Root beer is hard to come by in France. When a case of it arrived at a nearby shop, it was a must-have.
Ross Hailey/Fort Worth Star-Telegram/MCT/NEWSCOM
It also has a large selection of used books in English with a wonderful pricing policy: one book free for every two you drop off. You can pay for books, too, of course, but the owner, Nichola Throup, who's called Nicci, clearly prefers to trade. "Oh, just take them," she says cheerfully when I plop a stack of books on the counter and ask the price. "Just bring them back when you're done."
For the large English expatriate community in this part of Provence, Best of British is a blessing, its shelves lined with comfort foods such as Batchelors mushy peas and McVitie's Mini Chocolate Hob Nobs – at prices only slightly above normal.
For an American like me, the store seems almost as exotic as the French grocery was when I first arrived. Here, potato chips are called crisps, cookies are biscuits, sausages are bangers – and you can buy all the sauces and spices you need for dishes such as chicken tikka masala, thanks to the huge popularity of Indian food throughout Britain.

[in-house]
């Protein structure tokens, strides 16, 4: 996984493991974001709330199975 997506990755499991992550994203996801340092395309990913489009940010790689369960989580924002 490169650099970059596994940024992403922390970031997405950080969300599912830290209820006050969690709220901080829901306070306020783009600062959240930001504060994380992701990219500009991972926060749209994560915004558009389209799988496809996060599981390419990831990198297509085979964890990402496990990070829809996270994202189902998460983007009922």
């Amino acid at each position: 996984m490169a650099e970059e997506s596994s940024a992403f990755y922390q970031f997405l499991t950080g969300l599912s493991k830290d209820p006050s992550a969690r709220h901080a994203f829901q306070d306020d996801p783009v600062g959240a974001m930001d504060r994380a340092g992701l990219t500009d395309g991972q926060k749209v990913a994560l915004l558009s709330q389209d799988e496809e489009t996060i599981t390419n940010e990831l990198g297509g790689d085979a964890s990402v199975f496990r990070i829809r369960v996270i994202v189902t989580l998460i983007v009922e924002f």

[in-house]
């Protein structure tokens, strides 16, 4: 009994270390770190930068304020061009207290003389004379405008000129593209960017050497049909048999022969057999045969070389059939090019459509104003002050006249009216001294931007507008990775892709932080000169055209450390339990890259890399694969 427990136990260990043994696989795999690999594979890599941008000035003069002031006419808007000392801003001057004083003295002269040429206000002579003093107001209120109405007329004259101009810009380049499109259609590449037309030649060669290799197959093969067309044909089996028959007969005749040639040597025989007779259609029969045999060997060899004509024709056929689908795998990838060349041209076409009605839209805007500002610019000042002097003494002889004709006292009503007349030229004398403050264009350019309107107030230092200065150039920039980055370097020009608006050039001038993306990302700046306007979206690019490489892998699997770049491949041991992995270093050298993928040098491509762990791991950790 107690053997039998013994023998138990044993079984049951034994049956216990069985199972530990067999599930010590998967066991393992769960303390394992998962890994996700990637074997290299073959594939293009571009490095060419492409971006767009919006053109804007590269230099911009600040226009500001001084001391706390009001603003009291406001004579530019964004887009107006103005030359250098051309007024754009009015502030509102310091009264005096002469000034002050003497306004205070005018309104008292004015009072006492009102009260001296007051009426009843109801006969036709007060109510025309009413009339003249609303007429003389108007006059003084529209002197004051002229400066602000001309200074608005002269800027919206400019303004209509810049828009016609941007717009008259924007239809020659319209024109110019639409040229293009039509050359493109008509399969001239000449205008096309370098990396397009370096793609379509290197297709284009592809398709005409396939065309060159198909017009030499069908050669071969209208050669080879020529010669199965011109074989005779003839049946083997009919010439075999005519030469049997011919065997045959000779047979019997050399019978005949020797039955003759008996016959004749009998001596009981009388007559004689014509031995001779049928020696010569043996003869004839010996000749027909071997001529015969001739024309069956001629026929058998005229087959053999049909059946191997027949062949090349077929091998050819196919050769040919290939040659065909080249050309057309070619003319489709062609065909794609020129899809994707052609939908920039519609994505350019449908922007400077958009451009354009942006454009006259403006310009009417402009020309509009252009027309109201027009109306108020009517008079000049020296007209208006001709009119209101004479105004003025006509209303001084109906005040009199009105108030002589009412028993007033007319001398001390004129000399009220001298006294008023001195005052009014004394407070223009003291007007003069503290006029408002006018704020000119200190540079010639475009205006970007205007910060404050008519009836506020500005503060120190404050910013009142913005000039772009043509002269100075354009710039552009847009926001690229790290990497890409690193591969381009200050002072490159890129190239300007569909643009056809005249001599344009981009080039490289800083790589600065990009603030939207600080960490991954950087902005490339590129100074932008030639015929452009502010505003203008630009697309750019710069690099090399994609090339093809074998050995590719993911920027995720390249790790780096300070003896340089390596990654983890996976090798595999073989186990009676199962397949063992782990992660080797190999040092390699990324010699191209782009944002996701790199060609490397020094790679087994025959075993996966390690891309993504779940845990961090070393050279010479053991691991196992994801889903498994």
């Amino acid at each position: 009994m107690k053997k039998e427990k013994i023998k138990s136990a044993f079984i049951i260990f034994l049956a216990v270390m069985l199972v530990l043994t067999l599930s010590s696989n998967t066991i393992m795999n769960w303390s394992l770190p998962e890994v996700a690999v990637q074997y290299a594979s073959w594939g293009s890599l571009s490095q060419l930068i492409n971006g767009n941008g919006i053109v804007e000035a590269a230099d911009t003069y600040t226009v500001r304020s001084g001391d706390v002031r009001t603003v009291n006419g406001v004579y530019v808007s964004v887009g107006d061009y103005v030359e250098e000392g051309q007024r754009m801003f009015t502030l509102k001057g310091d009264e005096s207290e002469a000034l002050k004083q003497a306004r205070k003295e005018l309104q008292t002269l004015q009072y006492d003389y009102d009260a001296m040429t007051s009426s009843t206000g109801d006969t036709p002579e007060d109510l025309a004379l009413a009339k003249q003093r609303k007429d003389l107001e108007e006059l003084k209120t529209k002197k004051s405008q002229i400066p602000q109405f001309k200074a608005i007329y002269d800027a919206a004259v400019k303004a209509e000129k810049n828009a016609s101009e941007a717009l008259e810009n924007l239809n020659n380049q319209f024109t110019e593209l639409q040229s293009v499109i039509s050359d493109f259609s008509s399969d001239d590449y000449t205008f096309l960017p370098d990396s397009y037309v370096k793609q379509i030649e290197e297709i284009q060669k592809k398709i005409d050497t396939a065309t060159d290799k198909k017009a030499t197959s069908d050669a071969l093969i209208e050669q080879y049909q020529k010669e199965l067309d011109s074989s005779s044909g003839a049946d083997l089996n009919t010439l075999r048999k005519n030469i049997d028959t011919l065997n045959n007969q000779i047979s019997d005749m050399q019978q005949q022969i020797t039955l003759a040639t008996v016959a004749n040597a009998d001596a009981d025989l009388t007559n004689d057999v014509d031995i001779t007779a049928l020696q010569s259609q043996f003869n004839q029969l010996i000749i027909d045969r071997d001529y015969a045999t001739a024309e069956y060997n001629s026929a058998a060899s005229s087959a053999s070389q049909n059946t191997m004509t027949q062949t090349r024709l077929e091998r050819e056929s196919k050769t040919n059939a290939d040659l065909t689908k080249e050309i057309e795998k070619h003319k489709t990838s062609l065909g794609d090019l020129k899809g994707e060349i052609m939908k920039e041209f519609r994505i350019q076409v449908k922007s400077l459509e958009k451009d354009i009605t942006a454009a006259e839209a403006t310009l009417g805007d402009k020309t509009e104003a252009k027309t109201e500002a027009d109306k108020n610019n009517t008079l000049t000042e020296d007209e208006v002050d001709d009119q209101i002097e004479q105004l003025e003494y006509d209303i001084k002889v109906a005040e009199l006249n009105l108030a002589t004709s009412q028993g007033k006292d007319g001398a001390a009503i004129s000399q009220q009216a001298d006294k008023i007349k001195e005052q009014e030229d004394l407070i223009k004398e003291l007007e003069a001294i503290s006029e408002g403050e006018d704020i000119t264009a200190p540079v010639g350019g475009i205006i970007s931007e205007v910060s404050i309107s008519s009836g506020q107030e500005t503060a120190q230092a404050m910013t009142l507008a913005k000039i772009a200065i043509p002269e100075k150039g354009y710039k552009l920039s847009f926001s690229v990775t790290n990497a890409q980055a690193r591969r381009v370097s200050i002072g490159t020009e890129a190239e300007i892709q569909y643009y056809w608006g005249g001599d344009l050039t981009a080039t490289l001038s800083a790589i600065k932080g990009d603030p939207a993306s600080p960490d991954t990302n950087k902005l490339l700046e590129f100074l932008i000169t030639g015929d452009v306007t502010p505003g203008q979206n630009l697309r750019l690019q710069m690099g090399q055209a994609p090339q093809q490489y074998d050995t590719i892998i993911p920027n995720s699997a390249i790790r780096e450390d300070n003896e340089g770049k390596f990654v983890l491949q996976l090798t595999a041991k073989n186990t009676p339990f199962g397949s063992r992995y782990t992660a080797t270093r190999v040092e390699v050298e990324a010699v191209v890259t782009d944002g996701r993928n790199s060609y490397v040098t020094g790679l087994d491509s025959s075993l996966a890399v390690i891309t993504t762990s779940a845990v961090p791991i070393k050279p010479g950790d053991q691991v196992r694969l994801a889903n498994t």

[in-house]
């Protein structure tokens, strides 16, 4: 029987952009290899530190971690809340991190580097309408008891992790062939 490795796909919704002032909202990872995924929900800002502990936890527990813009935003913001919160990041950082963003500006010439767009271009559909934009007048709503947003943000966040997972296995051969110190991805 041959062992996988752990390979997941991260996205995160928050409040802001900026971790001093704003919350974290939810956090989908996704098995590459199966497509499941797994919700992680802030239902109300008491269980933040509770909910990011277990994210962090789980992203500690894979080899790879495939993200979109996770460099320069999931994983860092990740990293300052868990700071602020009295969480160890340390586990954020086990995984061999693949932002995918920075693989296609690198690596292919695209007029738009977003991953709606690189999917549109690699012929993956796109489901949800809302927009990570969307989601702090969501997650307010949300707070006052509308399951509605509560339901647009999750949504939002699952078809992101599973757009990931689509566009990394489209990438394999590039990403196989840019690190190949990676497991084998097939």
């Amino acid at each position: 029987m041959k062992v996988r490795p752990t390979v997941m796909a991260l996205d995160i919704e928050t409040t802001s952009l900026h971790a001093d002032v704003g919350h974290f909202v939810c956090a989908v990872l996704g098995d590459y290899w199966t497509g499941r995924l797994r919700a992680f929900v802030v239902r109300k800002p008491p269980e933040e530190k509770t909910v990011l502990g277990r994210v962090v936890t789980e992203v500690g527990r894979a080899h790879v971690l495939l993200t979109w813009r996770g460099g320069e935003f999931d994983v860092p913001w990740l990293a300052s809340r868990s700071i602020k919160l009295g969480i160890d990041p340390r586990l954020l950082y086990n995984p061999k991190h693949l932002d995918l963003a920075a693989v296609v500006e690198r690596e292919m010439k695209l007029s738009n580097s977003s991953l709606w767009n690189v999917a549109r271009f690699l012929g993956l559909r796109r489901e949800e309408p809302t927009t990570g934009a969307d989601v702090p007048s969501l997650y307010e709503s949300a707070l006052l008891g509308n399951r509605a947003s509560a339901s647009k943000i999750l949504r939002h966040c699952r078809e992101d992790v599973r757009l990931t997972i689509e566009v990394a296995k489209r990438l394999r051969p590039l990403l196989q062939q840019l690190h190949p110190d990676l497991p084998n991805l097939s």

It was a few days before Christmas when I ducked in to pick up something for a friend. I was chatting with Nicci near the scone mix when a man approached. "I hear an American accent," he said. It turns out that he was Nicci's husband, Graham, and he had just received a shipment of Reese's Peanut Butter Cups, Mountain Dew, Marshmallow Fluff, and other brand-name foods from the United States.